Prince George’s County patrol officers to get body cameras by year’s end

Rapid changes are being promised for the police body camera program in Prince George’s County, Maryland.

Police Chief Hank Stawinski told Prince George’s County Council members on Wednesday that the goal is “to have every uniformed police officer on the street with a body camera by the end of this calendar year. Period. Full stop.”

That would involve equipping about 900 patrol officers with the cameras, Stawinski said.

That’s up from the 80 officers currently wearing the cameras as part of a pilot program. The department has a total of more than 1,500 sworn officers.

The lack of cameras gained more scrutiny after an officer who was not wearing a camera was charged in the January shooting death of a handcuffed man. Cpl. Michael Owen Jr. was charged with second-degree murder in connection to the death of William Green, 43, of Southeast D.C.

The Prince George’s County Sheriff’s Office also hopes to increase the number of cameras in use from 25 to 140 by the end of the year. Those cameras would be used for positions that involve interactions with citizens in “enforcement-type” activities, said Sheriff Melvin High.

The sheriff’s office has a 268 member sworn staff, High said. And, his office already possesses 150 cameras but has run into trouble coming up with the funds to administer the camera program.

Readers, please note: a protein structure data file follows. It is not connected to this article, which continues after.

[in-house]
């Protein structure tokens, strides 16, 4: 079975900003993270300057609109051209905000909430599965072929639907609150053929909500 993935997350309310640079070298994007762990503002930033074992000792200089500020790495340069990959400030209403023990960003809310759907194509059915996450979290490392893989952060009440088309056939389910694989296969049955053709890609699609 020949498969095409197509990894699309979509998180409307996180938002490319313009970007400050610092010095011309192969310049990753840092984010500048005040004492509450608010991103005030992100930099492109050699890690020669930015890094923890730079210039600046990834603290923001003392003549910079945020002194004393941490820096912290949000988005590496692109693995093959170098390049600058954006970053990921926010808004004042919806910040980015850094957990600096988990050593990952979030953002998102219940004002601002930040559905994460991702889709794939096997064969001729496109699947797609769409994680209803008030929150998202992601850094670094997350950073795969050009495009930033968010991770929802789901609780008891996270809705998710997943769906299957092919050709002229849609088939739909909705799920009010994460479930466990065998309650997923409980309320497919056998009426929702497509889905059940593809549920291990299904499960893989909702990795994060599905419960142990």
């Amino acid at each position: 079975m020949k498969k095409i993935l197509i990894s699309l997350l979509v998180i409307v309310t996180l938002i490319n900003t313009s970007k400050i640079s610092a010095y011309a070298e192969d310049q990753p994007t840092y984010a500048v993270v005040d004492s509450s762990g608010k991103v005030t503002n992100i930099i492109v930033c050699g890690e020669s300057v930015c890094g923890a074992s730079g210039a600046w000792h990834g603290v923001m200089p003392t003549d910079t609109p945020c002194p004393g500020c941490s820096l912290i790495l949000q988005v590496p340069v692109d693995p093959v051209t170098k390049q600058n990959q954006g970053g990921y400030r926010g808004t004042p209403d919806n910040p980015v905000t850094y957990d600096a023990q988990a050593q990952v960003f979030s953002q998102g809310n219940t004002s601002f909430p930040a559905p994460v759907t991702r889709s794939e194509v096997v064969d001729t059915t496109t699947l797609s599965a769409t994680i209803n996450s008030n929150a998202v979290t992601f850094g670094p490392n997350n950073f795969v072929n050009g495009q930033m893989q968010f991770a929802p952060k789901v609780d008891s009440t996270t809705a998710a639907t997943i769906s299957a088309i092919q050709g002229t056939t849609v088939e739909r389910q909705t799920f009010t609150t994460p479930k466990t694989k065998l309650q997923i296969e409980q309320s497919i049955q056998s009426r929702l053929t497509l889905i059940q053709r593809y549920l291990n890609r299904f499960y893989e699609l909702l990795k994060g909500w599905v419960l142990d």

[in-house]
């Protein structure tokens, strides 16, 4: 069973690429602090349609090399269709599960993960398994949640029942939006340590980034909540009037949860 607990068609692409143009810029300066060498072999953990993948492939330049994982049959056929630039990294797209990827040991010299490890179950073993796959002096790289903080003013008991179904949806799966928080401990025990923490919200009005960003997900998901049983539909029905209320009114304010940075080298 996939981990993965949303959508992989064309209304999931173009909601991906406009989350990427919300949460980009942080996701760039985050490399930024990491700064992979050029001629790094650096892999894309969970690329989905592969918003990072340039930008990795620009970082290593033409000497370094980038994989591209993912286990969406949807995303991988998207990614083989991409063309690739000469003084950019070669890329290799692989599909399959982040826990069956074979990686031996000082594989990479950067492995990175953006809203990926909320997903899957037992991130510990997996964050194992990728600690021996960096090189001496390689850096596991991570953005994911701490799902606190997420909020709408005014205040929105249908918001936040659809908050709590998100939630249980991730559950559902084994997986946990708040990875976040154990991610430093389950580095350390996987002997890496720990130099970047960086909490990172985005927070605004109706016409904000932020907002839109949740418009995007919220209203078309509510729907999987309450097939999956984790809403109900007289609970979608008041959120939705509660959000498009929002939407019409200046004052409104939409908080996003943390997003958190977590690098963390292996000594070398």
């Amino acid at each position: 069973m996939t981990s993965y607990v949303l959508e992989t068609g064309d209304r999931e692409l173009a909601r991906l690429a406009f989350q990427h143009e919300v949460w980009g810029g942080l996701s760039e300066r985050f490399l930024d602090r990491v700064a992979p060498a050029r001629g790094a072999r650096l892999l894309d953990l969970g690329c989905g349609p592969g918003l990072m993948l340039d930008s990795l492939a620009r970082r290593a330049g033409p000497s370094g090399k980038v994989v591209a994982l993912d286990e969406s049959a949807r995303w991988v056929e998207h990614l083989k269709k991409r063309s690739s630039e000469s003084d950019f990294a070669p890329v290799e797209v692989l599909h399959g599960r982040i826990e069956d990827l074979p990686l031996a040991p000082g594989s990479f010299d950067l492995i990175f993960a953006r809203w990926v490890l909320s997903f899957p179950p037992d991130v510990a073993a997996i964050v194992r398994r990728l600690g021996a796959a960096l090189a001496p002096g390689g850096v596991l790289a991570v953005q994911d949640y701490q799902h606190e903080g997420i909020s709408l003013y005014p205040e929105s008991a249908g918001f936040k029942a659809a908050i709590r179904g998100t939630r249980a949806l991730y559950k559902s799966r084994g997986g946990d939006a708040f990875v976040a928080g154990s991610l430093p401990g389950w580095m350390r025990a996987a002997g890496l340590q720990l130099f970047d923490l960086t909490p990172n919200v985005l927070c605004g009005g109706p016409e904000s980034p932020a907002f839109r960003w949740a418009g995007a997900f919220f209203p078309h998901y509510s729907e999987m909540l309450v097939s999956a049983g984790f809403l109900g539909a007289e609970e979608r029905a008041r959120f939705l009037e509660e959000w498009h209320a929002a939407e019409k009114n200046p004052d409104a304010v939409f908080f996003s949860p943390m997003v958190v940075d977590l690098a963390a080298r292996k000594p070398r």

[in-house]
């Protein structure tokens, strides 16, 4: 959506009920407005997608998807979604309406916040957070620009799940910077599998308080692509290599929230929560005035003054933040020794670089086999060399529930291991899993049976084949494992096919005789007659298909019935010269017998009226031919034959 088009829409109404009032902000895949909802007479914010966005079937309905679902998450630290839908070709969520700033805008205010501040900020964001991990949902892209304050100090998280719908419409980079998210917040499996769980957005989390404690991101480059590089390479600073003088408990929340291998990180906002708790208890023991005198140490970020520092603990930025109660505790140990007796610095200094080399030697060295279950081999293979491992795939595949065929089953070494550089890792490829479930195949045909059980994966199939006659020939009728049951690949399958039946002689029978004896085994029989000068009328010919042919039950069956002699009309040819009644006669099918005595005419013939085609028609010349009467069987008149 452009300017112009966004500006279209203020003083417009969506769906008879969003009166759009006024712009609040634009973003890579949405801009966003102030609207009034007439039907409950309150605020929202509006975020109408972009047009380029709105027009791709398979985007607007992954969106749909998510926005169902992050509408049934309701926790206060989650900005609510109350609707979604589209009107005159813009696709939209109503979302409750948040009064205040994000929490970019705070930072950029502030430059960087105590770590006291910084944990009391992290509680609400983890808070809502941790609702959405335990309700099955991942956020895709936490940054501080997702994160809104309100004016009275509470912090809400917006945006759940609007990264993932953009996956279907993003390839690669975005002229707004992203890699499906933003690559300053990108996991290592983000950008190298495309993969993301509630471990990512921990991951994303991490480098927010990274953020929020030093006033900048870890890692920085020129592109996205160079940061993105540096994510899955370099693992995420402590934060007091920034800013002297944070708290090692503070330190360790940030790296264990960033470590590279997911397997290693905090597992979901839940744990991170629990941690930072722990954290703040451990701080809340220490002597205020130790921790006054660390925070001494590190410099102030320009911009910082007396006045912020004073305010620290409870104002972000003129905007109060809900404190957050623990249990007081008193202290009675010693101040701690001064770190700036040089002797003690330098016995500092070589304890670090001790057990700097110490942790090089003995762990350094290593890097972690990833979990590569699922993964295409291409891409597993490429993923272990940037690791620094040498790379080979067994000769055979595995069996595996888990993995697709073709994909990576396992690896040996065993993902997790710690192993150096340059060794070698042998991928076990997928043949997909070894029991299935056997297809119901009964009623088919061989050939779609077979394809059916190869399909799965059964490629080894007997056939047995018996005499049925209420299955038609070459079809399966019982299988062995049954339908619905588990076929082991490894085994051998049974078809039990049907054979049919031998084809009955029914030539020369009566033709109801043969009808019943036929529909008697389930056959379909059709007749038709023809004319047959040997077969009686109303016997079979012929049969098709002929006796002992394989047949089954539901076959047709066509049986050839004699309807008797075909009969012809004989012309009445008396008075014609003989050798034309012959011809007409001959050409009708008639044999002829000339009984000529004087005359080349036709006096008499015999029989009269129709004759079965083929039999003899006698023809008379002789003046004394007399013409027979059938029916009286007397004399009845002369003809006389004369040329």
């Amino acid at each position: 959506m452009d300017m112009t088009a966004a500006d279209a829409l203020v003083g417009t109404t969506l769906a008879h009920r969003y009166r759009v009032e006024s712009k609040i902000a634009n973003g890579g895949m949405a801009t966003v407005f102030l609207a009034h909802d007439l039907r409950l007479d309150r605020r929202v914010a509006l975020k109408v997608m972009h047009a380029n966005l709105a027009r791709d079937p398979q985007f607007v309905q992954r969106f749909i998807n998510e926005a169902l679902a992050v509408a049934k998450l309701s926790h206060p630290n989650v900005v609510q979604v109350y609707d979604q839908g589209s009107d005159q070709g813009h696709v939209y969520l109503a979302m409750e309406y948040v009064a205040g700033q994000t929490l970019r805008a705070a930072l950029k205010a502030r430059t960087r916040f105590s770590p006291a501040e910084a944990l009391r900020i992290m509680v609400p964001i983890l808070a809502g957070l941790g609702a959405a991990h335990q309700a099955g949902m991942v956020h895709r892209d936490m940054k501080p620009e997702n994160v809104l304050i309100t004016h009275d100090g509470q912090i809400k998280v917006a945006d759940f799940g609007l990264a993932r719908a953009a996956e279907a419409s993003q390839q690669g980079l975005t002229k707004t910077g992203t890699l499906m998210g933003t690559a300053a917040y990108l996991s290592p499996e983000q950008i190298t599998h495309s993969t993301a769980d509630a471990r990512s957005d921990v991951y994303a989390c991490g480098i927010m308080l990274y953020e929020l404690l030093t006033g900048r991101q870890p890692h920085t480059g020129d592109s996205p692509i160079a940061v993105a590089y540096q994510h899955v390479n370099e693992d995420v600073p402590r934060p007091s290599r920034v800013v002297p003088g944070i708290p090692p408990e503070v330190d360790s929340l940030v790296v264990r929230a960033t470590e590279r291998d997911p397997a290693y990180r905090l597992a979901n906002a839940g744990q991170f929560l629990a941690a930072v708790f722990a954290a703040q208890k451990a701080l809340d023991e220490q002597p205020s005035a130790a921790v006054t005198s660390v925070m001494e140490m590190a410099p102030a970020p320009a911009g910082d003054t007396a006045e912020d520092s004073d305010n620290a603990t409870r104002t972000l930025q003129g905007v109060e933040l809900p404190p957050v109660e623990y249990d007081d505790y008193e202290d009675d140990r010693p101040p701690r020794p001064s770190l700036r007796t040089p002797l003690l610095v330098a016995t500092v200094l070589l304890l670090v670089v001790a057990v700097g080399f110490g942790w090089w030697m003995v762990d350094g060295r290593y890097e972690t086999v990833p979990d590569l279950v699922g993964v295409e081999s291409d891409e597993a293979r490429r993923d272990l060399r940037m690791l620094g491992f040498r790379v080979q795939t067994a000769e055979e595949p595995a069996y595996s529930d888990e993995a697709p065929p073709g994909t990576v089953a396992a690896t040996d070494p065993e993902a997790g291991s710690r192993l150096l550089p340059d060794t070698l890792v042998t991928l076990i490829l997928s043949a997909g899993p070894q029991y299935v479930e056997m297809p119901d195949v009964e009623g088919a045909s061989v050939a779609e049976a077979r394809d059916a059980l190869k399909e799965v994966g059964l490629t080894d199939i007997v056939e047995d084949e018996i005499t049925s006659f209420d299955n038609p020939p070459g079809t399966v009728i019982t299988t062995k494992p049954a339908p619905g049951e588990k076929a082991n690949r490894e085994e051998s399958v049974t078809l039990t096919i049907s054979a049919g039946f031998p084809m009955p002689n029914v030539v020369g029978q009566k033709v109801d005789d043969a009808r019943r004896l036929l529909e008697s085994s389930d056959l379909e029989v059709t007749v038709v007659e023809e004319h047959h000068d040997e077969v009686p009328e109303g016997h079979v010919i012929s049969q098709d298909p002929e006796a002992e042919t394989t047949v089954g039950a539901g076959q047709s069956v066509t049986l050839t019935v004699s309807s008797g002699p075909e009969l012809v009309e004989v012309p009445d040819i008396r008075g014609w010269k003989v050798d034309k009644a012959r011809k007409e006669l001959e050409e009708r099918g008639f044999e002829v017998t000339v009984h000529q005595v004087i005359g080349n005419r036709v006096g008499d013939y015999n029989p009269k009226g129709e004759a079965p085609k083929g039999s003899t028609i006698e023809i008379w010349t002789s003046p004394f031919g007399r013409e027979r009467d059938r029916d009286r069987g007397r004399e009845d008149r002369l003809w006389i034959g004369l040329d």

Some of the currently-unused cameras may be loaned to the police department in the short term.

Back in 2018, High said he hoped to give body-worn cameras to all of his deputies by June 2019.

The increase in the number of functional body cameras in the county police department, sheriff’s office and department of corrections would come from $2.6 million in funding through the county budget, according to Mark Magaw, the county’s deputy chief administrative officer for public safety.

Though Stawinski said the program seemed simple — “buy a camera, stick it on someone, start recording, it’s all the things that support that, though, that are a challenge,” including video storage and access.

County council members urged law enforcement leaders to proceed with the programs despite the expense.

“I do know it’s costly. I get that,” said Council member Jolene Ivey. “But, there are other costs involved, like lawsuits and trust with the public, so it’s important that we go forward on this.”

John Aaron

John Aaron is a news anchor and reporter for WTOP. After starting his professional broadcast career as an anchor and reporter for WGET and WGTY in Gettysburg, Pennsylvania, he went on to spend several years in the world of sports media, working for Comcast SportsNet, MLB Network Radio, and WTOP.

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